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Memory And Re-creation In Troubadour Lyric
by Amelia Eileen Van Vleck
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In spite of the fame of individual singers, many of whose names are legendary, the songs of the troubadours often come to us in multiple versions, each with a different sequence of stanzas. What accounts for this variability? Authorial self-effacement might explain why much anonymous medieval poetry was "reworked," but Amelia Van Vleck argues that this answer will not suffice when the author of the song is well known and admired.
Van Vleck outlines a new way of reading troubadour lyric by questioning the belief that chansonniers were compiled from song-sheets tracing back to written "authorized" copies. She challenges the very appropriateness of a concept of "text" as applied to troubadour lyric. Instead of superimposing a nineteenth-century notion of "lyric poetry" on these songs, reading them as "perfect" texts and attempting to re-establish an "authentic" version through textual criticism, we must, she claims, become aware of these songs as potential performances with moveable parts, each version a realization of the whole song. Van Vleck concludes that it was primarily the voice, not the pen, that created (and re-created) this innovative body of poetry that forms the very foundation of the Western European lyric.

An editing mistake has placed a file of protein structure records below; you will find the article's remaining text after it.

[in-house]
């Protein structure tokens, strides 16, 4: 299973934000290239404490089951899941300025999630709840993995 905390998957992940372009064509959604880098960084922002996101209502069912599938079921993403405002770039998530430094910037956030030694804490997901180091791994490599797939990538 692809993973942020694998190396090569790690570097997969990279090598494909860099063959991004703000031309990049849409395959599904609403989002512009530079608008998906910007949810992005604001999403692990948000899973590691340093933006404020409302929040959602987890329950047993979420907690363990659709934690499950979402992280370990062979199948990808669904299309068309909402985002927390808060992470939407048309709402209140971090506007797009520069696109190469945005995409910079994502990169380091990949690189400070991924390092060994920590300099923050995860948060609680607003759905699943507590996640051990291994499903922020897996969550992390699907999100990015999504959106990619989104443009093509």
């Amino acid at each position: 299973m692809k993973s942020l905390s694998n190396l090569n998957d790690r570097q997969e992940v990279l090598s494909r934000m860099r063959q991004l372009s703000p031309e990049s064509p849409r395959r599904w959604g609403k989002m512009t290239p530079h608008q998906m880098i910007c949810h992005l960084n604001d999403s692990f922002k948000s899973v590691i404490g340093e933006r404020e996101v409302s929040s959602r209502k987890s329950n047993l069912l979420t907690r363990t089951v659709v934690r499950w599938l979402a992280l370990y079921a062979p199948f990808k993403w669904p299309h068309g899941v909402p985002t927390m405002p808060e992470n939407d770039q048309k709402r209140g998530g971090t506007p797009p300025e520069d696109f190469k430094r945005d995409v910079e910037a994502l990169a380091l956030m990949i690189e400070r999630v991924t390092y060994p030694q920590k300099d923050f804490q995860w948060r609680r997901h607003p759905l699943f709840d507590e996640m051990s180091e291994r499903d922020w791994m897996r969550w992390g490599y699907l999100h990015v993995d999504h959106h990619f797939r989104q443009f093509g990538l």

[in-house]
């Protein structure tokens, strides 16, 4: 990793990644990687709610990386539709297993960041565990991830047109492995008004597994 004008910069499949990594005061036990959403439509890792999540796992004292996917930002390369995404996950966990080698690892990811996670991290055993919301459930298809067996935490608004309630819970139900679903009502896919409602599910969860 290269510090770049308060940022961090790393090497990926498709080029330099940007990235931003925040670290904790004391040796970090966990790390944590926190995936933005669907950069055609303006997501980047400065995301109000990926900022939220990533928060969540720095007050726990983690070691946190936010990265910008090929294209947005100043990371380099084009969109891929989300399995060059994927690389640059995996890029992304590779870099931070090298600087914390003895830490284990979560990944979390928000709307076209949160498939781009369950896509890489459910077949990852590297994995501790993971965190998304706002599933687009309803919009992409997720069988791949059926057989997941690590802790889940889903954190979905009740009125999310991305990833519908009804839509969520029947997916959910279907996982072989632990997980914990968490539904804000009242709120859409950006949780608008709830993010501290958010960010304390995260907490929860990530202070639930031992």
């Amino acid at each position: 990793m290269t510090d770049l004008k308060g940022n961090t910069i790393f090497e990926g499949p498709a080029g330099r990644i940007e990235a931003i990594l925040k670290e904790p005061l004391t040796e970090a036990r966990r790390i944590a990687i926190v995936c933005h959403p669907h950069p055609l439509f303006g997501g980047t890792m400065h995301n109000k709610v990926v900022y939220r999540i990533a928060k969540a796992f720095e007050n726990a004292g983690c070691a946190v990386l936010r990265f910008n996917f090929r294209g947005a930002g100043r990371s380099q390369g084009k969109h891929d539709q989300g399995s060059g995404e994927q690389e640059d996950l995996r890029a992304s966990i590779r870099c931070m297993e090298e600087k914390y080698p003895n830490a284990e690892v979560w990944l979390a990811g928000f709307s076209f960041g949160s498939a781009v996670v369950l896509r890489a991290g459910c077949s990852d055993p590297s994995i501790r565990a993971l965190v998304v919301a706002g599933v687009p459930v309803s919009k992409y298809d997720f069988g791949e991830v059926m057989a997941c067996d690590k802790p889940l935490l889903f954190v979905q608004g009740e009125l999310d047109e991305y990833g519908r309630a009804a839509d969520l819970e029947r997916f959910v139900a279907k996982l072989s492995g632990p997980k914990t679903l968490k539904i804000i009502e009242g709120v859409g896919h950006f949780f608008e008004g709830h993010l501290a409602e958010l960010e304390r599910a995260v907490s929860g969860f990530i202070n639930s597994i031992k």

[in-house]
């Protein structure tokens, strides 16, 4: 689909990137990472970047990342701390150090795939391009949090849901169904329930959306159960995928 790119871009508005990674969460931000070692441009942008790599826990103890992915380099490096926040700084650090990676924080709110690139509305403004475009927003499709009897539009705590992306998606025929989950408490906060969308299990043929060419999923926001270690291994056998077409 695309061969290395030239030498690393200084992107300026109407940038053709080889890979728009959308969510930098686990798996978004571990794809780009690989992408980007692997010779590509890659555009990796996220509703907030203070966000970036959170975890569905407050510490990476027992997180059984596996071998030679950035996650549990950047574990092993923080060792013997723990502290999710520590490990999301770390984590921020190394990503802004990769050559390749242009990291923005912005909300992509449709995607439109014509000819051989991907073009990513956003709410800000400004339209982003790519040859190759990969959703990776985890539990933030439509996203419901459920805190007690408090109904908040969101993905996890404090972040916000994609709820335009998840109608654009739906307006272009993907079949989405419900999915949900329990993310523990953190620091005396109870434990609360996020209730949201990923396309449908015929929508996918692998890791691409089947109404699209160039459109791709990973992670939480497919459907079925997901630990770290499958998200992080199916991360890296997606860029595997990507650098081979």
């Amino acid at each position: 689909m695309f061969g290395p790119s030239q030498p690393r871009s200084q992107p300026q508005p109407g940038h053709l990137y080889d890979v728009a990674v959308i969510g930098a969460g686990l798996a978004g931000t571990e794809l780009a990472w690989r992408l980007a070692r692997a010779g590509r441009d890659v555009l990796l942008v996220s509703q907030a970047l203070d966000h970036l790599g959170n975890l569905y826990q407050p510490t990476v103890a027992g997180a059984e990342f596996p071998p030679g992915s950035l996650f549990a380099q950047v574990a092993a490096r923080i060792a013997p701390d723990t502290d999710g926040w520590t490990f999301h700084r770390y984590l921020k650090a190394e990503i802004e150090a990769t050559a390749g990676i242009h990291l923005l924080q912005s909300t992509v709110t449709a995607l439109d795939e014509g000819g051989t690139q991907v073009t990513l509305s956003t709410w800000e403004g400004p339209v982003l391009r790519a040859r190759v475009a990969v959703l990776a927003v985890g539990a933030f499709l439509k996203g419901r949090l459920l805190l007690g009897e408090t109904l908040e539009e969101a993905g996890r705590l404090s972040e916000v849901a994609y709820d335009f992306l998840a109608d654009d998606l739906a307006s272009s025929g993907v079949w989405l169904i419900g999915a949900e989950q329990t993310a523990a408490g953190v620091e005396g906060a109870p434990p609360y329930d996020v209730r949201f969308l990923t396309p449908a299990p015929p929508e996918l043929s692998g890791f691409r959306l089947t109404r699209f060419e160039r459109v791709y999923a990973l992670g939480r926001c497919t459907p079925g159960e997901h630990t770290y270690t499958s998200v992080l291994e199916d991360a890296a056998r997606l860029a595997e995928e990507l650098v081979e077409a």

From the Inside Flap
"Extremely important . . . timely; the position it takes, the issues it raises, the problems it faces involve a revolution in modern critical reading of the troubadour lyric; the implications are significant not only for understanding Old Provençal poetry, but also in the study of the medieval vernacular lyric in general."--Rupert Pickens, editor of The Songs of Jaufré Rudel
From the Back Cover
"Extremely important . . . timely; the position it takes, the issues it raises, the problems it faces involve a revolution in modern critical reading of the troubadour lyric; the implications are significant not only for understanding Old Provenal poetry, but also in the study of the medieval vernacular lyric in general." (Rupert Pickens, editor of The Songs of Jaufr Rudel)
About the Author
Amelia E. Van Vleck is Assistant Professor of French at the University of Texas, Austin.
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